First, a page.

Commercial divers and underwater drones performing offshore mooring inspections

Monday, October 11, 2021 / USA

V2 Subsea recently conducted an underwater inspection of offshore moorings with Oceanetics, utilizing underwater drones and commercial divers.

The project was undertaken to verify the structural integrity of the chain and anchoring system. For this inspection, both a commercial diver and an underwater drone were deployed. The diver controlled the chain while confirming the acceptable corrosion levels for the load requirements, and the underwater drone was on-site to provide safety overwatch. However, it turned out that the underwater drone could be used for more than simply a safety watch.

Underwater drones assisting commercial divers

Moorings located below the water surface degrade over time, leading to loss of strength and thus reducing the function of the whole mooring system. It's crucial to perform frequent visual inspections and act whenever a deviation is observed to ensure the integrity of floating offshore installations.

V2 Subsea is a technology solutions provider, and its focus is to bridge the gap between tech and the reality of working on the water. One of their clients, Oceanetics, serves as both a prime and subcontractor for the Federal Government. They provide innovative solutions and services in harsh environments. For this project, V2 Subsea brought their Blueye Pro underwater drone to assist Oceanetics' dive team in inspecting an offshore wind mooring system.

The Blueye Pro provided video and data collection above the normal scope of these types of inspection. - Dustin Varnell, V2 Subsea

mooring inspection

Diver inspecting offshore moorings. Photo: V2 Subsea with a Blueye Pro

Combining helmet camera and underwater drone camera to create dive logs

Performing inspections on this project's specific mooring system is a task Oceanetics need to complete several times a year. When the visual inspection is over, the diver needs to verify the infrastructure to Oceanetics and provide verbal and written feedback in a dive log - a standard procedure after a dive.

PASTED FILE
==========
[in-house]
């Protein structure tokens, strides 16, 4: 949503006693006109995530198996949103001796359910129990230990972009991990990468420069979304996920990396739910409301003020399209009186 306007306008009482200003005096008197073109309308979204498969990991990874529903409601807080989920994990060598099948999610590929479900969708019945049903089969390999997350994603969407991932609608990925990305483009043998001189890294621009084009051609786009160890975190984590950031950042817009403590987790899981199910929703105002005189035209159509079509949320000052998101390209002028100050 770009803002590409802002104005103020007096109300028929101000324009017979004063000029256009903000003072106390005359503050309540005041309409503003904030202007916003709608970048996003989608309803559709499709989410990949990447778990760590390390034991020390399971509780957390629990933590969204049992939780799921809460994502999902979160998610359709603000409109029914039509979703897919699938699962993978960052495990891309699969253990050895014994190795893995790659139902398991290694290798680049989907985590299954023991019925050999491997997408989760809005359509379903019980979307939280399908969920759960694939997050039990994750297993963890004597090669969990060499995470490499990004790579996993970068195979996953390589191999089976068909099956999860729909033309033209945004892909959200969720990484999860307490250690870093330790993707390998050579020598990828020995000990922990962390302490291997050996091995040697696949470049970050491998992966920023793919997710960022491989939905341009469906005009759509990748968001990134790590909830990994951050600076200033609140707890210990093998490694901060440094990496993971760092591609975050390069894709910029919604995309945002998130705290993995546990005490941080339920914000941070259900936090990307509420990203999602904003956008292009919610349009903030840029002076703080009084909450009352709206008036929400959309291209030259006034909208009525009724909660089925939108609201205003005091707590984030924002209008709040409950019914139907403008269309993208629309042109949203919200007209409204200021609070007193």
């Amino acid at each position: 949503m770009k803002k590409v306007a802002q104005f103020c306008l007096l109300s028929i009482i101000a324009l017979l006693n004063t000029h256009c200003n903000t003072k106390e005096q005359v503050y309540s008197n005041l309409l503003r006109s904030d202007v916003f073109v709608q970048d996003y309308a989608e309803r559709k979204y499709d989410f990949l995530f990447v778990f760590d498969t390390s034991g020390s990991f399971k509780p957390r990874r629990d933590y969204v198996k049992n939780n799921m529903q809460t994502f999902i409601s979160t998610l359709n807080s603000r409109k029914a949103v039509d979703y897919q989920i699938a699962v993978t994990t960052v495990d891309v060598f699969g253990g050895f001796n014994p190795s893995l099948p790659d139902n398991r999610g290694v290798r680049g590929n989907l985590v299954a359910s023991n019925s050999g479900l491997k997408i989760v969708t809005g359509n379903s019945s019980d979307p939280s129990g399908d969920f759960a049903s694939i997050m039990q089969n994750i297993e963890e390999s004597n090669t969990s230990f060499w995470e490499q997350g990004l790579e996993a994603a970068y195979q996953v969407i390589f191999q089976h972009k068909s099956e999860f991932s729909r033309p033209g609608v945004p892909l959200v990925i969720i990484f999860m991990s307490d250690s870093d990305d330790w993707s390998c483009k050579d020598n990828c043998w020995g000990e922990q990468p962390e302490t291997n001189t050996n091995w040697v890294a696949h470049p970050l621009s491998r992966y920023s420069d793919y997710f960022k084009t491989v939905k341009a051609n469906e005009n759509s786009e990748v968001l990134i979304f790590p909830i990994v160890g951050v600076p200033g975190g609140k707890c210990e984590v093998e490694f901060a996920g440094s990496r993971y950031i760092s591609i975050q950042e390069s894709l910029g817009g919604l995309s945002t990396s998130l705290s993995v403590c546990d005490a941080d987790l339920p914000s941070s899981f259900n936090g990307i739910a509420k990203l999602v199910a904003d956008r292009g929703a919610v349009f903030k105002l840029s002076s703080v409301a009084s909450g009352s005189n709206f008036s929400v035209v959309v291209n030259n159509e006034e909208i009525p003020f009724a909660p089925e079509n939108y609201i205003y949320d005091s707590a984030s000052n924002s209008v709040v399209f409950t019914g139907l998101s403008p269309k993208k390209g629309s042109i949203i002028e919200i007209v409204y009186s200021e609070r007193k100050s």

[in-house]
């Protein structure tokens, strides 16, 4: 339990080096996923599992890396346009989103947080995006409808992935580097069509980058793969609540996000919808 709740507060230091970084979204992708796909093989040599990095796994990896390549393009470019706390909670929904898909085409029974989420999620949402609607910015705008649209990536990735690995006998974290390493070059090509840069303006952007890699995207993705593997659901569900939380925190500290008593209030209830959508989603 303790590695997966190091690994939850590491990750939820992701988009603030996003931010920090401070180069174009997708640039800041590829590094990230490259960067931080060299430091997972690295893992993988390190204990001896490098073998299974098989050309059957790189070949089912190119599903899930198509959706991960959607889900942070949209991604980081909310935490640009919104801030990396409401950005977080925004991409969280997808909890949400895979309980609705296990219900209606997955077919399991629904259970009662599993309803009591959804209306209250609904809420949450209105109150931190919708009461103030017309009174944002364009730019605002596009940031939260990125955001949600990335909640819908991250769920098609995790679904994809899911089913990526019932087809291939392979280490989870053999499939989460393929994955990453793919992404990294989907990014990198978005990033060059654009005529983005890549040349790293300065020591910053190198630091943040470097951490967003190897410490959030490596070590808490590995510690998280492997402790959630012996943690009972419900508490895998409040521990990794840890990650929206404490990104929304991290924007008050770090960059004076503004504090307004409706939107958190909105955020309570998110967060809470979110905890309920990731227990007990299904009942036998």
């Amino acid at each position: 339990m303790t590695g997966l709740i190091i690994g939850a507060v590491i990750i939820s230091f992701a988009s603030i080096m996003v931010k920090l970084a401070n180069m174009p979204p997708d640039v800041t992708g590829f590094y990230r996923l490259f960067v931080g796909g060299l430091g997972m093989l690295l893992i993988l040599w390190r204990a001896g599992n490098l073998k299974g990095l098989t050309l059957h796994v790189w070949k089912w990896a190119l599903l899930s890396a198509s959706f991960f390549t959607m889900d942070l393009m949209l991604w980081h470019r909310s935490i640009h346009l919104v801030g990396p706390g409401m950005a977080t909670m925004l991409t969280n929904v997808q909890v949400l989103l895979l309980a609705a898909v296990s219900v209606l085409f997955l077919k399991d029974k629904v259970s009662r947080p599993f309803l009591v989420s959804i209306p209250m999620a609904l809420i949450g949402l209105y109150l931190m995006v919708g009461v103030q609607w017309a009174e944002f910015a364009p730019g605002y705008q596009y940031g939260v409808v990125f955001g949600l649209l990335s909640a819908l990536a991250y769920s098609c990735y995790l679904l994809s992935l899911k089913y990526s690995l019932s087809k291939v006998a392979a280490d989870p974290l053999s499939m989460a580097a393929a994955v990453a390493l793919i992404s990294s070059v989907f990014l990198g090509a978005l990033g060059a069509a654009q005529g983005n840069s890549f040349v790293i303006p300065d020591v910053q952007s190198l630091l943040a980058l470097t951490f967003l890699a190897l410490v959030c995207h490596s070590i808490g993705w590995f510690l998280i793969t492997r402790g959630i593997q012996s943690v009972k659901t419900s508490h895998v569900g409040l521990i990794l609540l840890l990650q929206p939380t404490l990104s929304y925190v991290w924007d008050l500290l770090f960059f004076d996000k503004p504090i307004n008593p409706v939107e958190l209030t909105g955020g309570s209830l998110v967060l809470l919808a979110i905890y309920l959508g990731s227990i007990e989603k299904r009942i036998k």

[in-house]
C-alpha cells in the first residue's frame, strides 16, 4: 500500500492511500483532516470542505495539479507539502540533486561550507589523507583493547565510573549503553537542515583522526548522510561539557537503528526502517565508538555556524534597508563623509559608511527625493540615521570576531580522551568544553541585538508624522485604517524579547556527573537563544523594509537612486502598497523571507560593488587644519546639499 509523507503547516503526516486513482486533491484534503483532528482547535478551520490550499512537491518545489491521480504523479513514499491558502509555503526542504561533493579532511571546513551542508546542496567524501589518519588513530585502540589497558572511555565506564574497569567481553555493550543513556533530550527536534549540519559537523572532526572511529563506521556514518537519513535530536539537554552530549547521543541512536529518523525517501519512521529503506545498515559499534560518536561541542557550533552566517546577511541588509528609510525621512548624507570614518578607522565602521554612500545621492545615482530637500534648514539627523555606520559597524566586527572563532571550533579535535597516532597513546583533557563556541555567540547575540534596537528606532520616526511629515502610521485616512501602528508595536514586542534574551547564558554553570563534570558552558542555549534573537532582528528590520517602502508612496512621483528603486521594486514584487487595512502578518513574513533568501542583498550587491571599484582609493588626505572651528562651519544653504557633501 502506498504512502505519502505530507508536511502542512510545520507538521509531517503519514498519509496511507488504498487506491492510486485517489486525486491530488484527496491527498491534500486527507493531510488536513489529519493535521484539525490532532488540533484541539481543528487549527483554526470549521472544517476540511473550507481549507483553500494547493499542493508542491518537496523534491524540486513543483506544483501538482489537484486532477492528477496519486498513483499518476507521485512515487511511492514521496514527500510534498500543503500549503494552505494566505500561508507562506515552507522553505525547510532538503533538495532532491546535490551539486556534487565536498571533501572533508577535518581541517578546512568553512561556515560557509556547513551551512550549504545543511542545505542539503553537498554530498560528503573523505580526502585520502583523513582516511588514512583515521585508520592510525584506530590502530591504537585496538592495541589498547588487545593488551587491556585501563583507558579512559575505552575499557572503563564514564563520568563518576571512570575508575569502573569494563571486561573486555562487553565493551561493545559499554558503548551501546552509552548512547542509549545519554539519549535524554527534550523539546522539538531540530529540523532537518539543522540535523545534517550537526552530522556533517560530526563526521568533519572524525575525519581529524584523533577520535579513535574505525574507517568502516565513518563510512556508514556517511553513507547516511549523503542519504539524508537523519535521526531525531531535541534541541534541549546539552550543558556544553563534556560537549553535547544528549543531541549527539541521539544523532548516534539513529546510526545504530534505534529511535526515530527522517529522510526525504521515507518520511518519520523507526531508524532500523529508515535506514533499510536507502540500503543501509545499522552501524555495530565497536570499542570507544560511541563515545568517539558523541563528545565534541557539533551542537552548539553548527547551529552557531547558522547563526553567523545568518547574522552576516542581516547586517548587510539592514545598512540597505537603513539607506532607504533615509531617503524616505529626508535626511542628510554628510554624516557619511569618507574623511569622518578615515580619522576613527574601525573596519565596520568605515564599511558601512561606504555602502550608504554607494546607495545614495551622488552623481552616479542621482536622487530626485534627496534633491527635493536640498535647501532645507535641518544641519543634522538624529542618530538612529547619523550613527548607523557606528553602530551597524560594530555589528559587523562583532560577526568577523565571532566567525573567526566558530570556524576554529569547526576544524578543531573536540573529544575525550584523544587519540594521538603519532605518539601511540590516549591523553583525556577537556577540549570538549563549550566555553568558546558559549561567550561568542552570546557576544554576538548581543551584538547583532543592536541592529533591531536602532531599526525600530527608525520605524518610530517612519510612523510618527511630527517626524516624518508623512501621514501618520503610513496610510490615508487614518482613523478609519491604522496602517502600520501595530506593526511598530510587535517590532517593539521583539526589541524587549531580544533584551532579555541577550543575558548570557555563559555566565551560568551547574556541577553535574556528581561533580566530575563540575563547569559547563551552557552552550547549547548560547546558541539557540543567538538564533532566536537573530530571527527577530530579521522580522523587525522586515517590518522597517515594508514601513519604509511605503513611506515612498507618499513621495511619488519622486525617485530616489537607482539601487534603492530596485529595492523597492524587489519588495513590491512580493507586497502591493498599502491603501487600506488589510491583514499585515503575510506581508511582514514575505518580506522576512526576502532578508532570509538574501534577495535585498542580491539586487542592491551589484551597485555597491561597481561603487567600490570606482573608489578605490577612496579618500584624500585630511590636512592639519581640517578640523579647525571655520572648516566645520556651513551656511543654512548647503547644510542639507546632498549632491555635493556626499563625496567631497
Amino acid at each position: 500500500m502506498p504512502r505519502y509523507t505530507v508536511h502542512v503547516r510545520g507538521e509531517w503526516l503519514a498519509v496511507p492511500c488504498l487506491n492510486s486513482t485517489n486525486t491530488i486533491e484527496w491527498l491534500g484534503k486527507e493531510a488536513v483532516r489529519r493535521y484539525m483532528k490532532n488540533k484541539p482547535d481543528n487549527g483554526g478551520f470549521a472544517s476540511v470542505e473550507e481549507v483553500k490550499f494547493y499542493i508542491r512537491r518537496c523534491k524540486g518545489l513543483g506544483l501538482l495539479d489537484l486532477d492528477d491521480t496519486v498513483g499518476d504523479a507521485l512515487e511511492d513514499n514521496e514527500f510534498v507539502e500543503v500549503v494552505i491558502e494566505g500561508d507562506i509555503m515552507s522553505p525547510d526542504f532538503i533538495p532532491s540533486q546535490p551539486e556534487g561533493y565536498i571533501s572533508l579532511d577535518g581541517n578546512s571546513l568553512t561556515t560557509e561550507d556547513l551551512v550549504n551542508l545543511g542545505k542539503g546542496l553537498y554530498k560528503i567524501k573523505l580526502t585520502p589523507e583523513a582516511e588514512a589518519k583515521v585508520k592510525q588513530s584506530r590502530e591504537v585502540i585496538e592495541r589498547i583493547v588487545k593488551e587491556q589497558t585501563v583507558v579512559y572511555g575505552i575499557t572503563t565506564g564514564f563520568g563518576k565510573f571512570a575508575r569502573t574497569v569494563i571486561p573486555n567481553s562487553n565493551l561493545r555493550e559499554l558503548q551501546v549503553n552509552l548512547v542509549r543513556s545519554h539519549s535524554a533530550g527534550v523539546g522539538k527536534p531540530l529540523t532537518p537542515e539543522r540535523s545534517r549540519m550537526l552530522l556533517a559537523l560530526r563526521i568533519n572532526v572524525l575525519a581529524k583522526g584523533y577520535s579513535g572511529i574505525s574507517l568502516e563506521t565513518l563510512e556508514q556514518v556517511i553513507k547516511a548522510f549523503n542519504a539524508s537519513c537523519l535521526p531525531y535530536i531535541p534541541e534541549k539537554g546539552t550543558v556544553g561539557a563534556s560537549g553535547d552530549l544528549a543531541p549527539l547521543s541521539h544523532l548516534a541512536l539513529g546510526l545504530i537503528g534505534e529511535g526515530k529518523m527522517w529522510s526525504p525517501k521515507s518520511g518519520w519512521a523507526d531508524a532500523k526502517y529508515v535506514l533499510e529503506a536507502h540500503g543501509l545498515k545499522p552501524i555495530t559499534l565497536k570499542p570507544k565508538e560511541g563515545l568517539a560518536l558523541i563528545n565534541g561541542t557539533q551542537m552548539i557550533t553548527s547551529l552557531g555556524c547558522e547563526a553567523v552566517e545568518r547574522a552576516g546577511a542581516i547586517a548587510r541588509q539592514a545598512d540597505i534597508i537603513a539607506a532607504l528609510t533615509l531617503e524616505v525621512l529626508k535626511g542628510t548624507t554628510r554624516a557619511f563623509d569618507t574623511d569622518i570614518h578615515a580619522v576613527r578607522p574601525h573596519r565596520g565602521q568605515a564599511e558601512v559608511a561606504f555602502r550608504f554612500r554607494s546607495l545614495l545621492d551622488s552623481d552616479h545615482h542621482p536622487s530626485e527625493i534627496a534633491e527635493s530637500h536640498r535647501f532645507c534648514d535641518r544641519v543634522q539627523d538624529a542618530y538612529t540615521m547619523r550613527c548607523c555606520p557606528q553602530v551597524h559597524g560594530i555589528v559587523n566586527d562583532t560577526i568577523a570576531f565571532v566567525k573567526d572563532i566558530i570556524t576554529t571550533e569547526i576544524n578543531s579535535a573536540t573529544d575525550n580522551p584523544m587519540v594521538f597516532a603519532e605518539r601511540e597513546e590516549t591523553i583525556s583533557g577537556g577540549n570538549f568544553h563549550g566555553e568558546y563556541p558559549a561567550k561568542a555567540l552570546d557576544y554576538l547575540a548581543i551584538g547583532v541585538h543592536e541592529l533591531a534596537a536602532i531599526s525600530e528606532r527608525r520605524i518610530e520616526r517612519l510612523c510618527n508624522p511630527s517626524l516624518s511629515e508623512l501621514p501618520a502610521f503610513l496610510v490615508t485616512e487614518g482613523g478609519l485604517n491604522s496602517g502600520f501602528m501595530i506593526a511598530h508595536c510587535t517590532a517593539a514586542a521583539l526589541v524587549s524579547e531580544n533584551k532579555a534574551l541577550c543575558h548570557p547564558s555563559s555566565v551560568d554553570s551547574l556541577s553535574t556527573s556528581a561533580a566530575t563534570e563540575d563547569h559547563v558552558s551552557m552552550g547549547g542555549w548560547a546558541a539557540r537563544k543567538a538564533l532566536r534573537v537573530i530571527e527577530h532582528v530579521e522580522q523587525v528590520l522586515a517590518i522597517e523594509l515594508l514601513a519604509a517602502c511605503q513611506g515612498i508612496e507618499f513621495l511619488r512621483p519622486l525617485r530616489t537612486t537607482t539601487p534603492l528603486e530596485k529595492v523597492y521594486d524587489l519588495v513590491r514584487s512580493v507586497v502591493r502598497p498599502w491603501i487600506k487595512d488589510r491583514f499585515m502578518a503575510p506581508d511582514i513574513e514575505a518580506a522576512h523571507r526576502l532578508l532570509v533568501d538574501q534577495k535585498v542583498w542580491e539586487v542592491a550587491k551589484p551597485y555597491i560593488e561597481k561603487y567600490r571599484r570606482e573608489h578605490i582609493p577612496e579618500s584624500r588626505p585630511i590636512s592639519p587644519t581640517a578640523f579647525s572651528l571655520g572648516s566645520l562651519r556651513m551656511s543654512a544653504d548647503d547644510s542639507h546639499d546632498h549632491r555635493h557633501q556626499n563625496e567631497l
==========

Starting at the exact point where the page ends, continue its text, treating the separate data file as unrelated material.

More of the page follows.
In addition to the diver's helmet cam, the underwater drone's camera captured valuable photo and video footage for team Oceanetics. The diver is an expert on what he is inspecting, but more eyes are always beneficial for better decision-making.

V2 Subsea believes that the intuitive reporting system from Blueye is an excellent resource and can replace manual after-dive reporting. When you export the dive report from the Blueye app, you quickly get all the information you need. Creating dive reports manually after a dive requires human resources, and the information you'll get depends on one person's opinion and memory. Sharing the report directly from the Blueye app is quicker, easier, and more easily verifiable. The report displays pictures and video, includes location, depth, and temperature info, and the operator can easily make notes that are pertinent to the inspection.

Blueye App Reporting Steps

Blueye dive report. Photo: Blueye Robotics

In-house or outsource underwater inspections?

Hiring divers has been the traditional way of inspecting for ages and moving forward, divers will continue to fill an important role in that process. As technology advances, we know it may be challenging to steer the course of in the direction of innovation, but the firms that adopt this technology will certainly benefit from more frequent and less costly underwater inspections. As we see it, more and more businesses are starting to realize increased ROI & improved safety conditions with the use of underwater drones. For many of our clients, an inspection class underwater drone has become a standard tool.

Dustin indicates that everyone who works within the blue industries should have an underwater drone in their toolkit. Because you never know when an accident can happen, you need a quickly deployable underwater drone to visually inspect and document the finding right away. An underwater drone isn't just for emergency situations though. It can and should be employed in the day-to-day operations of any commercial diving company. With an underwater drone, your team will save precious dive time, and that human capital can be used for more critical jobs where manpower is needed. In many cases, underwater drones are a safer and faster alternative for quick visual inspections. Commercial divers have a limited amount of dive time, and by using an underwater drone for some inspections, they will save this dive time for key activities that drive greater revenue.

offshore mooring inspection blueye

Offshore moorings. Photo: V2 Subsea with a Blueye Pro

In our view, it is not underwater drones vs. humans. There are pros and cons with both divers and underwater drones, but we need them both to complete different tasks. Underwater drones will NEVER replace humans, but the commercial divers who adopt drone technology will be more efficient and more flexible than those who choose not to adapt to the changing inspection environment.

Interested in learning more about how underwater drones can support your business?

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